I

In-app Support: a way to contact customer support directly in your web or mobile application without having to exit it.

K

Key Performance Indicator (KPI): a data-driven goal that helps measure the performance and objectives of an agent or team.

Knowledge Base: a self-serve online library of everything there is to know about your product or service.

L

Lifetime Value: a prediction of the profit that can be attributed to a customer during their entire lifecycle.

Live Chat: a support channel that allows you to have real-time conversations with your customers.

Loyalty: the choice of using the product or service provided by a certain company or business over competitors.

M

Metric: a quantifiable measure that is used to track and assess the status and results of a process or activity.

Multi-channel Support: the ability to provide support in more than just one channel.

N

Net Promoter Score (NPS): a measure of how likely your customers are to recommend your product or service to other people.

O

Onboarding: the process that your customers go through when they first start the journey.

Open Ticket: the first, default state of a customer support ticket, before being assigned to an agent or dealt with in any way.

Outsourcing: including a third party to provide support to your customers on your behalf.

Overdue Ticket: a ticket that has not been resolved during the agreed time according to the Service Level Agreement.

P

Pending Ticket: the second stage of a customer support ticket—basically a further research/issue resolving stage before getting back to a customer and closing the ticket.

Personalization: attaching names, faces and a generally "human" touch to your customer service process.

Proactiveness: an act of taking steps to help control a (negative) situation before it even becomes an issue.

R

Reassign: when a ticket that has been assigned to a certain agent, gets handed over to a different one.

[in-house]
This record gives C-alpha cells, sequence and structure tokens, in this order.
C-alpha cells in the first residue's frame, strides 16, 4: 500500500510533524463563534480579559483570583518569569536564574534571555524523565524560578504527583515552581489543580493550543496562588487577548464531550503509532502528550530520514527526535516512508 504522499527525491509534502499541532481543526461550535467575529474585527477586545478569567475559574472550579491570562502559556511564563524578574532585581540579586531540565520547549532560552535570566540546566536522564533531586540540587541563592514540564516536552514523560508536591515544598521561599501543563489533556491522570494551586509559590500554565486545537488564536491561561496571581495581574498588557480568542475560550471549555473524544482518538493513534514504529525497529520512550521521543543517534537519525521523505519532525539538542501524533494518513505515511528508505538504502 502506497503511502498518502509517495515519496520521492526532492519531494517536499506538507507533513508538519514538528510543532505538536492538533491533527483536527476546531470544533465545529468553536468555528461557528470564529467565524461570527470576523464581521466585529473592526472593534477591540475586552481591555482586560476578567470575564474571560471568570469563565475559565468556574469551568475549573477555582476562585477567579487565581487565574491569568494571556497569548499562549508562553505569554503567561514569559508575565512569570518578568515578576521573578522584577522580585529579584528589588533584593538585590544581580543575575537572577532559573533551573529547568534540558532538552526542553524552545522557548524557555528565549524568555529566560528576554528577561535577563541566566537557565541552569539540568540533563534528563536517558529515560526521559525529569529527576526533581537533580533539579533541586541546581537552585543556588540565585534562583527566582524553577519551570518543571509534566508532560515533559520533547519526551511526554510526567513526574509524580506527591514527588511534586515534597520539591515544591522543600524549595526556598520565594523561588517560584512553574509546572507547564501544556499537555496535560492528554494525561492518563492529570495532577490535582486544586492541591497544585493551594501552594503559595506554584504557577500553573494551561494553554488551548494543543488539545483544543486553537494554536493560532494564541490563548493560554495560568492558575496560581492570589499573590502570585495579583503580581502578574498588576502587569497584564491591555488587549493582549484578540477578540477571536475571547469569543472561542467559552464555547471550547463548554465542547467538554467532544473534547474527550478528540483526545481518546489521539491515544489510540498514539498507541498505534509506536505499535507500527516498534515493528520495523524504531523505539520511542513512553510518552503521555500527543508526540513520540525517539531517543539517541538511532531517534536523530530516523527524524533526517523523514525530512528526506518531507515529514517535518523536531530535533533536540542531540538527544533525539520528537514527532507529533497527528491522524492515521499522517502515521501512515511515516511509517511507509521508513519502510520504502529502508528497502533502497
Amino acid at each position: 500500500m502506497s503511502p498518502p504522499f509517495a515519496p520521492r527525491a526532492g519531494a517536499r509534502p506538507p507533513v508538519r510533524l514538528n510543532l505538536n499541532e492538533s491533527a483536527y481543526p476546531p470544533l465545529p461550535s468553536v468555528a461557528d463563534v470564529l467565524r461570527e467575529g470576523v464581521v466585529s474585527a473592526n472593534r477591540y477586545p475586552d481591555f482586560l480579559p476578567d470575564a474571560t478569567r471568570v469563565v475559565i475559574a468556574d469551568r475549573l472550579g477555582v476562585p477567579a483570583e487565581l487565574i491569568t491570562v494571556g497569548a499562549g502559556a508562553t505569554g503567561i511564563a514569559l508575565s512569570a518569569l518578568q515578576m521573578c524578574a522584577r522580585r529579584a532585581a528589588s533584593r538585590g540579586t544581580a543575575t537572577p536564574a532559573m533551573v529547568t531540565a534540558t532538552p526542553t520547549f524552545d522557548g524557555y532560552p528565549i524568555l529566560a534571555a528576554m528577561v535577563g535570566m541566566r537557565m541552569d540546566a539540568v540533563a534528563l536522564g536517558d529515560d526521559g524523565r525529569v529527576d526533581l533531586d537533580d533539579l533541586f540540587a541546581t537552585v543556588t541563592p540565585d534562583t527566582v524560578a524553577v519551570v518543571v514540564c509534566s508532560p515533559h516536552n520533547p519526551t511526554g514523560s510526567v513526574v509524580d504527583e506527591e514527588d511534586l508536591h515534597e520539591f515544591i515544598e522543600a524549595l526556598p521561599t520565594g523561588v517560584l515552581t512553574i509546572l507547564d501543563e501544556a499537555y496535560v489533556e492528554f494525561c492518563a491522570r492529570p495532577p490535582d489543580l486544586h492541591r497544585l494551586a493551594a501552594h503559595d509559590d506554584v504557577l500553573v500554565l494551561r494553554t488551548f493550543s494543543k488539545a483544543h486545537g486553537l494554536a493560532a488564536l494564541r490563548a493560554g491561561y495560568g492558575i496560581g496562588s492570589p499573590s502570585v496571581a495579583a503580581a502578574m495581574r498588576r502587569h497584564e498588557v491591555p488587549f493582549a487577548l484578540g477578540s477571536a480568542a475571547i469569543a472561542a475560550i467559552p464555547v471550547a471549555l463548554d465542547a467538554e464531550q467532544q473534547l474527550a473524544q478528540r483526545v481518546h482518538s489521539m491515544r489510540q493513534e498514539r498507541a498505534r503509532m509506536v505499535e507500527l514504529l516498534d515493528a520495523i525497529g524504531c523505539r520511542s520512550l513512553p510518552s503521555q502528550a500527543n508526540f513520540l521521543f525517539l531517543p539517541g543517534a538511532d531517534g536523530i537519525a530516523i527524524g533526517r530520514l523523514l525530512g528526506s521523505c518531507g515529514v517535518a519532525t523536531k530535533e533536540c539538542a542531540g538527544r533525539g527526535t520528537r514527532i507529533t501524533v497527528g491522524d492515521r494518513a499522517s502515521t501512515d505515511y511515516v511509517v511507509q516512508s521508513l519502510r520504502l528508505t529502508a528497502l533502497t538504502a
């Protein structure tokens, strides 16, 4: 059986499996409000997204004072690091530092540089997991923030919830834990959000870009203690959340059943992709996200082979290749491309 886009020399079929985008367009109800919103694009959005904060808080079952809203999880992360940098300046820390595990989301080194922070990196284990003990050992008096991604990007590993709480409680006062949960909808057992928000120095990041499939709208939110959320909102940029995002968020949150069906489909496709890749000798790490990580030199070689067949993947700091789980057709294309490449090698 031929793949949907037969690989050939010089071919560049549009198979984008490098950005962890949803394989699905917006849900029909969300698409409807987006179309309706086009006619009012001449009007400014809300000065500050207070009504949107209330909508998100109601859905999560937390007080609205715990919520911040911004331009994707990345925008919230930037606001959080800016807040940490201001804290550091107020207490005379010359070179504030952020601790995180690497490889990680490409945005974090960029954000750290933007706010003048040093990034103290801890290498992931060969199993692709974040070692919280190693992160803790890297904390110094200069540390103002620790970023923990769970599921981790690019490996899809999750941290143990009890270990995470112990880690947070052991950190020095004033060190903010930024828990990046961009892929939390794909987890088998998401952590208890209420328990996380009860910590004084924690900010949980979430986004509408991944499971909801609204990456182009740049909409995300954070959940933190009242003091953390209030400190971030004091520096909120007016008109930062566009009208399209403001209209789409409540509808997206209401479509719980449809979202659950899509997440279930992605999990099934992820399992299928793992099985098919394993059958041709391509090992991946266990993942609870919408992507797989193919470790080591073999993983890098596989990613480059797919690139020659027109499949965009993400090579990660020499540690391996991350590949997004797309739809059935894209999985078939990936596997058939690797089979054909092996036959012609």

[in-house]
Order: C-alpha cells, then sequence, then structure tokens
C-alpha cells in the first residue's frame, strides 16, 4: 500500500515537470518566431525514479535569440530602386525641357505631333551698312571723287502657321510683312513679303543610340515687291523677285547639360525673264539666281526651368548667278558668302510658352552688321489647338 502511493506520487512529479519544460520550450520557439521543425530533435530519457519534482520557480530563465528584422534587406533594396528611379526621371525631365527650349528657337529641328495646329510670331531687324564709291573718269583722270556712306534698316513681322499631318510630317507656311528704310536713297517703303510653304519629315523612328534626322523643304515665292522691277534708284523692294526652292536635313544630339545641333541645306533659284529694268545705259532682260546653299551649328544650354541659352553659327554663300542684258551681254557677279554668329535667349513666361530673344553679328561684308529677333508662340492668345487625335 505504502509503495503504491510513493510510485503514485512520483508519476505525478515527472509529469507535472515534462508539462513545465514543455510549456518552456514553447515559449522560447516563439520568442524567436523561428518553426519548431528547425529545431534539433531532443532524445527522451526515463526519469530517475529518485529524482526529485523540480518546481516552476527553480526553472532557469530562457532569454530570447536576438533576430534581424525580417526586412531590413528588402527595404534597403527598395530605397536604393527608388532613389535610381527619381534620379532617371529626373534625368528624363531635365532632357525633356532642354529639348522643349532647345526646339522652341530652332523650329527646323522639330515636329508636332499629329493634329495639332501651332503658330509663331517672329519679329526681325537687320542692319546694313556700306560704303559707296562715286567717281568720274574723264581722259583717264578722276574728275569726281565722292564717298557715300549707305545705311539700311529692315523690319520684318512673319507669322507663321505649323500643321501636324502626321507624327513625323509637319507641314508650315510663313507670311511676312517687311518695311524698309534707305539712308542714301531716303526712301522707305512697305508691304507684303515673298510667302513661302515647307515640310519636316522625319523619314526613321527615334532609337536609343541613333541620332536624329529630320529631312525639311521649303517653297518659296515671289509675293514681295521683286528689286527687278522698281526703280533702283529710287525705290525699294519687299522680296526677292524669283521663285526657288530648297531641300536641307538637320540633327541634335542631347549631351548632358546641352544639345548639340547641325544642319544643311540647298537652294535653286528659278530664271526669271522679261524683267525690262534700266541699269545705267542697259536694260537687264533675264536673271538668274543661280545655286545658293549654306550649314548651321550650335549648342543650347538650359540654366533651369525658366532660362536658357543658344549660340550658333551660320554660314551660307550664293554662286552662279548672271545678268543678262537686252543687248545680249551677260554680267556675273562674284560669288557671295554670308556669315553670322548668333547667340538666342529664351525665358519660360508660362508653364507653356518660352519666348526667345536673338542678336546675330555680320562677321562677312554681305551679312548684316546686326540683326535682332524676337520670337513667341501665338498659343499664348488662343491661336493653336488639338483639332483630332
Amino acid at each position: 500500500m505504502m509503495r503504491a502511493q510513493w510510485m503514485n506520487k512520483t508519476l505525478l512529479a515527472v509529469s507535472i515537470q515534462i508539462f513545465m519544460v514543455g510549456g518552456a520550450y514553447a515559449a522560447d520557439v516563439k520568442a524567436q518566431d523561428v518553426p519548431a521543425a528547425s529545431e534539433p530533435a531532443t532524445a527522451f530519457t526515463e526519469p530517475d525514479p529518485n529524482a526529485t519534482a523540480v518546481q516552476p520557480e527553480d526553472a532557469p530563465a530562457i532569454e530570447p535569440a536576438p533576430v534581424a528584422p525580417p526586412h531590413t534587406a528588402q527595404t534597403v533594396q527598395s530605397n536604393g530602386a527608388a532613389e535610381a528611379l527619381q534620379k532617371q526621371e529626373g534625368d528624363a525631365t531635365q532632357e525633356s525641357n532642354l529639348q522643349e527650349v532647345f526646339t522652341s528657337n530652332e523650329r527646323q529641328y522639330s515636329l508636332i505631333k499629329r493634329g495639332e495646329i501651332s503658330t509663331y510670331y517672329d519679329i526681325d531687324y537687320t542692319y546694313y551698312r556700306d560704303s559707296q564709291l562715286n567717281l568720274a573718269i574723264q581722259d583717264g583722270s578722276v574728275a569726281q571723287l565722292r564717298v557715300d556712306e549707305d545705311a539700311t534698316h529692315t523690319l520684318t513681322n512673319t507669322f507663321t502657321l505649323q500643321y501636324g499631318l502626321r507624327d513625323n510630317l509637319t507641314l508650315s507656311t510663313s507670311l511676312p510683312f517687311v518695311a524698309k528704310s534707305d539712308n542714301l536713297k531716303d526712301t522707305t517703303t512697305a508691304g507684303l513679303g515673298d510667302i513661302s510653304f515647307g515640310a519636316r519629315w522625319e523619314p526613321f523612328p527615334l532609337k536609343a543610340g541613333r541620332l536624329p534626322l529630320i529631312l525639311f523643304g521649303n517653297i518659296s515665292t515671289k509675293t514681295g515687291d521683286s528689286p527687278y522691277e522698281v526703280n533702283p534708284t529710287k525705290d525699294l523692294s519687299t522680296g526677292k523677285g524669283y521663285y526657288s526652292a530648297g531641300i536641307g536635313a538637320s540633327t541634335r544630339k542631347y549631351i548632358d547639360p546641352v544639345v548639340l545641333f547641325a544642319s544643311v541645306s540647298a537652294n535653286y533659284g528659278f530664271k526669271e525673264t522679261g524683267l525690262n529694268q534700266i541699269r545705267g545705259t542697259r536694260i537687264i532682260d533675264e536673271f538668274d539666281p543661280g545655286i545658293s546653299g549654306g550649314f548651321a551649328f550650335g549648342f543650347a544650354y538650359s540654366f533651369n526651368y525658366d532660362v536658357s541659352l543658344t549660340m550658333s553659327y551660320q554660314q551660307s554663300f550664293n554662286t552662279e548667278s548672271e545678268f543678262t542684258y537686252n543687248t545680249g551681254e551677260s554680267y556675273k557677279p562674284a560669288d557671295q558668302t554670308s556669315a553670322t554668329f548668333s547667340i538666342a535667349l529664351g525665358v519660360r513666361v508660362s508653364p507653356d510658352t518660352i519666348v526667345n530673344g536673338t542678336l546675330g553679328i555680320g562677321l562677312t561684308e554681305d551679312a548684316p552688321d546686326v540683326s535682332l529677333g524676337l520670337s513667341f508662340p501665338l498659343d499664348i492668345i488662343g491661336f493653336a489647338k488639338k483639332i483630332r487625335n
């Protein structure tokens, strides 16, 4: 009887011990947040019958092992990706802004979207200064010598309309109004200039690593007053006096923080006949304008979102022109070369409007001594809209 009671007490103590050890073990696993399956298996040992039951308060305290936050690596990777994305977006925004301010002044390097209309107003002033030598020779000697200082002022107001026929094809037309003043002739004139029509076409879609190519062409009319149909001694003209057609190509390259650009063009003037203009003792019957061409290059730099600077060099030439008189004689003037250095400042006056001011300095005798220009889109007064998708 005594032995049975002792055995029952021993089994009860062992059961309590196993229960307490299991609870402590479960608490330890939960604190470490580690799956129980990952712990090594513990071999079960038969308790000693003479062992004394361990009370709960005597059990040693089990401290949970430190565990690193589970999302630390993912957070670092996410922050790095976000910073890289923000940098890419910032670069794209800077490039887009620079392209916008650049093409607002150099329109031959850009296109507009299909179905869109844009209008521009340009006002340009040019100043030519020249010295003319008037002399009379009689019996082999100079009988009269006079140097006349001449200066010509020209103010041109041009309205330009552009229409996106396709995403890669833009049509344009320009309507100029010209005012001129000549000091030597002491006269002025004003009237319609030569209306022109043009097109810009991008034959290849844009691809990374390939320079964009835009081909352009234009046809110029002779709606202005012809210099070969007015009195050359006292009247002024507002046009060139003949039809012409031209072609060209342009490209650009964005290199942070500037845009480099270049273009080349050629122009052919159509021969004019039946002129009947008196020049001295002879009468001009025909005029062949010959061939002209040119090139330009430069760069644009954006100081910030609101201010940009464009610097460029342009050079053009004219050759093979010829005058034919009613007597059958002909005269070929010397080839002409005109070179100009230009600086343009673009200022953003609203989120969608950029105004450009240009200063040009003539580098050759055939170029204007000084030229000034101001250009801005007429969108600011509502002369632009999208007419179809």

Resolution Rate: the percentage of issues your customer support agents actually resolve from the number of total tickets received.

Retention: the ability of a company or business to retain its customers over a specified period of time.

Review: a customer’s publicized opinion about your service, product or company.

S

Service Culture: a collection of shared values, beliefs, and rules of behavior in a company regarding customer support.

Service Level Agreement (SLA): a contract between a company and the end user of their product/service that defines the level of service expected by the company.

Survey: a questionnaire sent to the customer—generally after resolving the issue—to find out how happy they were with the support they received.

T

Ticket: each individual issue or request raised by a customer that needs a reply or resolution.

Ticket Status: every stage of a support ticket during its lifecycle—for example, open, pending, closed, etc.

Tone: the external expression that conveys your current emotion or attitude, and depends on the situation.

Troubleshooting: the process of trying to get to the root cause of an issue in order to resolve it.

U

Unassigned Ticket: a support ticket that has not yet been handed over to a specific support agent.

Upselling: the act of persuading a customer to upgrade or add on to their already existing product or service.

User error: an issue that was brought on or caused by the customer as opposed to a faulty product or service.

V

Voice: the steady "personality" of an agent or company that doesn’t change based on current situation.

W

Widget: an application or part of an interface that enables a user to perform a function.

Get Your Team on the Same Page With Terminology

Having a readily available customer service glossary for your team assures that everyone is on the same page and there are no hiccups or misunderstandings in your communication processes.

Make sure you grab the downloadable document with the whole glossary here, and add your own company⁠—or business specific terms to it.

What are some words or phrases that you use that you would add to this list? Let us know in the comments!

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About the Author

Elen Veenpere is part of the marketing team at Groove. She’s passionate about writing and building marketing strategies based on in-depth analytics and lots of coffee.